World in Transition

A major shift in perspective accompanies today’s fast-paced super-highways of information. Jung’s and Neumann’s comparative studies of consciousness revealed patterns — evolutionary swings in its focus throughout history. They saw such shifts as reflections of unconscious organizing and centering functions. Their purpose is to re-orient us at certain critical stages to the more diffuse aims of spiritual and psychological development. Until recently, those aims were the province of religion and philosophy. That has changed. The beginning of the new stage is marked by a revolutionary discovery in the trend toward objective inquiry: the old metaphysical images proved to be the symbolic language of an unconscious psyche.” — A Mid-Life Perspective: Conversations With The Unconscious.

As much of my effort concerns what I see as the increasing relevance of Jung’s work, this quote from the preface of my book is a continuation of my last post on the cultural changes taking place today. While it’s important to reflect on their origins and effects, this often reinforces the causal thought that only drags us further into the rut of conscious reasoning responsible for an increasing unconscious opposition — the more threatening the more we depend on it. Few took note in 1954 when Erich Neumann wrote:

Typical and symptomatic of this transitional phenomenon is the state of affairs in America, though the same holds good for practically the whole Western hemisphere… The grotesque fact that murderers, brigands, thieves, forgers, tyrants, and swindlers, in a guise that deceives nobody, have seized control of collective life is characteristic of our time. Their unscrupulousness and double-dealing are recognized — and admired. Their ruthless energy they obtain at best from some stray archetypal content that has got them in its power. The dynamism of a possessed personality is accordingly very great, because in its one-track primitivity, it suffers none of the differentiations which make men human.

A scant generation later, the dire conditions of WWII the New Science created but was also expected to save us from finds us in the wake of effects which threaten in different ways than the old ideological perspective of good vs. evil. That view is gradually giving way to a new stage of psychological awareness. The consciousness of today is more diverse and complex than ideological absloutes can sustain. Neumann:

Not only power, money, and lust, but religion, art, and politics as exclusive determinants in the form of parties, sects, movements, and “isms” of every description take possession of the masses and destroy the individual.

What “takes possession of the masses” is an expression of human need, though in unconscious forms so undefined and inarticulate that good and evil no longer express life as we once conceived it. The understanding of symbols, however — because they’re also individual and express personal needs — is relative to subjective interpretation (as if no one ever knew what religious thought was for). I stated in the preface to my book:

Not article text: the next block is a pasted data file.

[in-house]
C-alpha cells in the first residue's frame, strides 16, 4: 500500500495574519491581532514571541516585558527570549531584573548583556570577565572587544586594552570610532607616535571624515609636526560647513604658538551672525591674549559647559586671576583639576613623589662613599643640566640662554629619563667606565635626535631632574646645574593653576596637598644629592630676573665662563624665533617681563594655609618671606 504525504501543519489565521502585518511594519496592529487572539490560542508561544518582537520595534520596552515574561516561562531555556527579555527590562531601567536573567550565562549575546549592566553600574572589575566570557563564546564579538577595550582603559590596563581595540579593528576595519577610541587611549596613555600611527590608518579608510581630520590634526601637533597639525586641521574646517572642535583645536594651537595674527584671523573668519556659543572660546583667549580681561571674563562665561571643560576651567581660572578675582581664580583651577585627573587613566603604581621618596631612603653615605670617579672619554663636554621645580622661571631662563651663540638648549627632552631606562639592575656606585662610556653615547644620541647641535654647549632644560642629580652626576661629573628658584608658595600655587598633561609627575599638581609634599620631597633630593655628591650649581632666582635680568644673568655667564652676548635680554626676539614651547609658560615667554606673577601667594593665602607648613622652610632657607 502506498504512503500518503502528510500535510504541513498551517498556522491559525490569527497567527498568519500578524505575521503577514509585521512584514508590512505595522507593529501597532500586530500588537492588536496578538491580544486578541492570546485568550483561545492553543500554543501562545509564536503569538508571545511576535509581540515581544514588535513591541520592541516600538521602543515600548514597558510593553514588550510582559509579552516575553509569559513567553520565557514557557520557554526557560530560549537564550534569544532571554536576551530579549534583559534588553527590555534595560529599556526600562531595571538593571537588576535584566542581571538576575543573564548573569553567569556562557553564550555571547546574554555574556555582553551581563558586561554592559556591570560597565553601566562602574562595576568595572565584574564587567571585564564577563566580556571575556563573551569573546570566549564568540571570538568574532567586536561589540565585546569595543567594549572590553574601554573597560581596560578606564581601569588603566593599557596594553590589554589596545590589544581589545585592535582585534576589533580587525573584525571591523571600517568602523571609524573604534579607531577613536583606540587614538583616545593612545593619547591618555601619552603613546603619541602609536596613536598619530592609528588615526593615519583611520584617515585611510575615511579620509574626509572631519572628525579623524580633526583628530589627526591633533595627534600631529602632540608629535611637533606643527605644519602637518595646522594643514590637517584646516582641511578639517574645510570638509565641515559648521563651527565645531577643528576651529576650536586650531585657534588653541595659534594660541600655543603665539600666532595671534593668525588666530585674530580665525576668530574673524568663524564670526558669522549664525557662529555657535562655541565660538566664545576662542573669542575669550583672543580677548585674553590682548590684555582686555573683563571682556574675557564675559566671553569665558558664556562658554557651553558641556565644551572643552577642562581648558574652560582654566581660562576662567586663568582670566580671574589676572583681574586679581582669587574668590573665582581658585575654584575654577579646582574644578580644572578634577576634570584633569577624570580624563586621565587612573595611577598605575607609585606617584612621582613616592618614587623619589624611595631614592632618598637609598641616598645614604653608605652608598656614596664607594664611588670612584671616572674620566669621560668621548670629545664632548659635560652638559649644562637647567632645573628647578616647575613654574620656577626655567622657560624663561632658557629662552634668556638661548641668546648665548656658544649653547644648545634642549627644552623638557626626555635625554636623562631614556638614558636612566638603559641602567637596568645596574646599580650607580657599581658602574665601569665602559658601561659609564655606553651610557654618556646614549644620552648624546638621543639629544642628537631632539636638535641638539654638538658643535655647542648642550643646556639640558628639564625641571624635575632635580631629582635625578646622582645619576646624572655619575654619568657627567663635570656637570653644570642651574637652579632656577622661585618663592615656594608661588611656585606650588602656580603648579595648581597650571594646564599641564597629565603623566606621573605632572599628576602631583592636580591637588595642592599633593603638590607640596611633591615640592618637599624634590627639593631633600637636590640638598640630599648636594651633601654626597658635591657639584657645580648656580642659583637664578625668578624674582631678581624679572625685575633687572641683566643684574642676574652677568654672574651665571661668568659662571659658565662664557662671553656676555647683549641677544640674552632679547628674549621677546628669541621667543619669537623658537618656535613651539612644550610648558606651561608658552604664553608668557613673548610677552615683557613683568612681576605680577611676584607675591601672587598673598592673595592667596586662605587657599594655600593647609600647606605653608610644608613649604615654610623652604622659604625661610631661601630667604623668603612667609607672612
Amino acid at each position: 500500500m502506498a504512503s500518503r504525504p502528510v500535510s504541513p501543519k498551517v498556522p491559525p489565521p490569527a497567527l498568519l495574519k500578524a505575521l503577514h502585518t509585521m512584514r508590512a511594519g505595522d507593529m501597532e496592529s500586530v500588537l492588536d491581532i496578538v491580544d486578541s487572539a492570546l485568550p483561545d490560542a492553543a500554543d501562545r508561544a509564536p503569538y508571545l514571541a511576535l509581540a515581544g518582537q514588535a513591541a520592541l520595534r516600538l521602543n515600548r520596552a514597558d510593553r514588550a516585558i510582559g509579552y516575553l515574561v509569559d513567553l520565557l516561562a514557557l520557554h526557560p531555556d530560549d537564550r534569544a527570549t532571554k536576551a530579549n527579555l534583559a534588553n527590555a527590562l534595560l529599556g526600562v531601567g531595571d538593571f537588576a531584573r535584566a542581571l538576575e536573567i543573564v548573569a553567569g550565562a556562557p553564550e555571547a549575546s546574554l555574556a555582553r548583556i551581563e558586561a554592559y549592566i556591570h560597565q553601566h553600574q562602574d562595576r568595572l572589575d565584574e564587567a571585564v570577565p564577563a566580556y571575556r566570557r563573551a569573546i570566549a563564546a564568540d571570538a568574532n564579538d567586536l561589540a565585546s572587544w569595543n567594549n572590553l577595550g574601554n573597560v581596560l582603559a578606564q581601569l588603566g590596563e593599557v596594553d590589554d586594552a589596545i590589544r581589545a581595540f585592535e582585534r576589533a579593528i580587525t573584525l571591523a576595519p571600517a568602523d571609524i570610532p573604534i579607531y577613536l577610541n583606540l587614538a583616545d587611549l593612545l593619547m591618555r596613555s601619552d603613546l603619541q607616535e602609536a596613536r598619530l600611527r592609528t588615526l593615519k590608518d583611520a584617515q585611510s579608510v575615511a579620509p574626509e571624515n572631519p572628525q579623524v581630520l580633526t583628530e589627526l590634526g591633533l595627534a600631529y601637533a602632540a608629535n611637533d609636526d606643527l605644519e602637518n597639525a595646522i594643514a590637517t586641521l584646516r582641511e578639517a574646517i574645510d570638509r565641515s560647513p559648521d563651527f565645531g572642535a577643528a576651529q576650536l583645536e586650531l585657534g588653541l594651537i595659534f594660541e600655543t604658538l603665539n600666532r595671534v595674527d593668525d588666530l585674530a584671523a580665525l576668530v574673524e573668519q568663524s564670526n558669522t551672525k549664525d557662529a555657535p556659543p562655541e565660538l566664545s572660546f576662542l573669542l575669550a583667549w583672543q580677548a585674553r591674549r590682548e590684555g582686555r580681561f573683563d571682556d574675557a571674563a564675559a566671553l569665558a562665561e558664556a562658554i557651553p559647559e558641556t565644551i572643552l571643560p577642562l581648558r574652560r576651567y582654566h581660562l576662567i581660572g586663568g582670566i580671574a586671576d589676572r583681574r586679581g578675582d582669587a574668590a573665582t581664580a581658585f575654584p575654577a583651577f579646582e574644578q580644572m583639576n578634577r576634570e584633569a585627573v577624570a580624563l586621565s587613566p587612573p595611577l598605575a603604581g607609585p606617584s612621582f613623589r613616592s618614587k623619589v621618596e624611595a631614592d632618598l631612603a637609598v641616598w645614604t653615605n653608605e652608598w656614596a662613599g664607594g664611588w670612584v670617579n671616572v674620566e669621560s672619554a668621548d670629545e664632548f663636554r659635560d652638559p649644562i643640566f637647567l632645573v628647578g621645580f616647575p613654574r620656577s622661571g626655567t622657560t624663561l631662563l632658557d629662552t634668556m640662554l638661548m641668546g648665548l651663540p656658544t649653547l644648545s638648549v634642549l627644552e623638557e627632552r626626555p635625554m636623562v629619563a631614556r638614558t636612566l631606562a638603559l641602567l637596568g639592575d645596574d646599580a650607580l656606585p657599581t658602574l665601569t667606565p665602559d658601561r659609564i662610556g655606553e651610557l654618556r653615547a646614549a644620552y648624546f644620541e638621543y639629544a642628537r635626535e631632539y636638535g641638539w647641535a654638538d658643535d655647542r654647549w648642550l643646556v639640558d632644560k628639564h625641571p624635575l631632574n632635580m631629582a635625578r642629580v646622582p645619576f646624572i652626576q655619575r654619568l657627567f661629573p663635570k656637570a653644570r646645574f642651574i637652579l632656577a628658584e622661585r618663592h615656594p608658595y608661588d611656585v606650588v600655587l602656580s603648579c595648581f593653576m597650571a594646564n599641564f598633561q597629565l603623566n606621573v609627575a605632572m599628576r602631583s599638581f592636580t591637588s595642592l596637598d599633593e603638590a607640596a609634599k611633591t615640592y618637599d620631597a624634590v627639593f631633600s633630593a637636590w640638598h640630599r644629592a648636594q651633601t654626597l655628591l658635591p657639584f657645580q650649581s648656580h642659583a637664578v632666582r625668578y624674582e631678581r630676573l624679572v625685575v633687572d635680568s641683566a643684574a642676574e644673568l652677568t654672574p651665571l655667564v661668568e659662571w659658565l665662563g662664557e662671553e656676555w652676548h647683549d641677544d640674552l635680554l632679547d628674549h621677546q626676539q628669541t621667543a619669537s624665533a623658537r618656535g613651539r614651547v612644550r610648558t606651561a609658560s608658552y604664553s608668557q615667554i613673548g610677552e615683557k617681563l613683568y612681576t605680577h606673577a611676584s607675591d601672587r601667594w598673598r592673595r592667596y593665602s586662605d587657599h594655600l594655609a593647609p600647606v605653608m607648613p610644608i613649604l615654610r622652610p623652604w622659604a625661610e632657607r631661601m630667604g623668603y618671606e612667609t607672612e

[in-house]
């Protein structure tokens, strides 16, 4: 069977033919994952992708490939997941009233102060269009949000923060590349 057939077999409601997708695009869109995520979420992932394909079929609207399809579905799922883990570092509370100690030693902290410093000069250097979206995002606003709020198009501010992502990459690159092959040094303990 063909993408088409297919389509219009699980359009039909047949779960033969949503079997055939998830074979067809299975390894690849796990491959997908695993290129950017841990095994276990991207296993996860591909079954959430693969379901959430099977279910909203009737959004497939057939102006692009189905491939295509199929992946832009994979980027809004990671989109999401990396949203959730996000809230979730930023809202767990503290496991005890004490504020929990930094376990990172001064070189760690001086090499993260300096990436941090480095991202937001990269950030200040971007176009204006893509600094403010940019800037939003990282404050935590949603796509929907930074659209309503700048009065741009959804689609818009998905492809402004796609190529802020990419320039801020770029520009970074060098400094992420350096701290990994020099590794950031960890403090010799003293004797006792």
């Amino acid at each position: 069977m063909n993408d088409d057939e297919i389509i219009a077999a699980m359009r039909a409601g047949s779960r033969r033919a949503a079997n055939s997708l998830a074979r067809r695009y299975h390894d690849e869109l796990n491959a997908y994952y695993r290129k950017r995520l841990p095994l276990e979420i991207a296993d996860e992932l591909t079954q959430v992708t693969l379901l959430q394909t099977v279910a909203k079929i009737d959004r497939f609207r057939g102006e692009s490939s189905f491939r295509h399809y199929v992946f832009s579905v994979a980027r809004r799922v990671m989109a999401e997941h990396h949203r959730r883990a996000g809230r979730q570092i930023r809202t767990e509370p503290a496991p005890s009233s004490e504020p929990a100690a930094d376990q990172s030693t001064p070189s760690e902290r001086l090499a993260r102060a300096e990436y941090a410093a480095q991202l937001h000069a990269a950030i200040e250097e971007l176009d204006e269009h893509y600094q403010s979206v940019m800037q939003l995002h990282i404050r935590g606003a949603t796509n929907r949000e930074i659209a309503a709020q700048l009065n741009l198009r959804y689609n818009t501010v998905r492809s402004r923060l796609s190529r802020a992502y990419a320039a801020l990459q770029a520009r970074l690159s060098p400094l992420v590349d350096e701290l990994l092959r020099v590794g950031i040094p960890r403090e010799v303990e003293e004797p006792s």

Our ideas of religion are changing, and there is no return to the old ways. Deep in the throes of unseen psychic forces, consciousness is being pushed in a new direction. The possibilities for further development hidden in the older ideas require a re-interpretation of the peculiar language of the depth from which they spring and the symbols it produces.

Not only are they changing in the West, but in the Middle East, Africa and Asia, too. It’s not really remarkable that Neumann’s observations on the greed and opportunism which for centuries defined the unconscious opposite beneath Christian ideals have finally become apparent to the rest of the world.

Beyond politics — the subjective clash of “isms” reflecting the opposed nature of unconscious regulating processes — what are the unseen forces pushing conflict in the Middle East? Radical extremism is a new awareness, not of its own religious history, but of the West and its exaggerated moral superiority; the underside of its professed principles: negative projections which bind opposed yet inter-penetrating ideas of progression and regression into mutual conflicts. But, the unconscious intent is to destroy such attitudes as repress its creative aims. When projected, they’re lived concretely.

The purposes revealed in the current forms of ideological idolatry can’t be seen through the lens of ego, reason, and belief. Listen to the “rational” solutions today’s leaders offer: they lead only deeper into conflict. The reasoning hasn’t changed — only the consequences.

Conscious objectivity cannot reason itself out of its subjective prison without a sense of purpose beyond temporal desire. Whether some see progress only through a single aspect of their personalities or are completely consumed by spiritual regression makes little difference. The fact is: all will be drawn into the conflicts for their own material investments in them: the nature of a global consumerism. History attests its primitive collective nature.

I quoted Philip Wylie in my last post: “It is the individual of whom the mass is composed, and if he is of poor character, the group will have that quality… The individual represents the whole. To be changed, he must change himself.”

For a literary example of how one begins the psychological process of coming to terms with the unconscious, visit Amazon.

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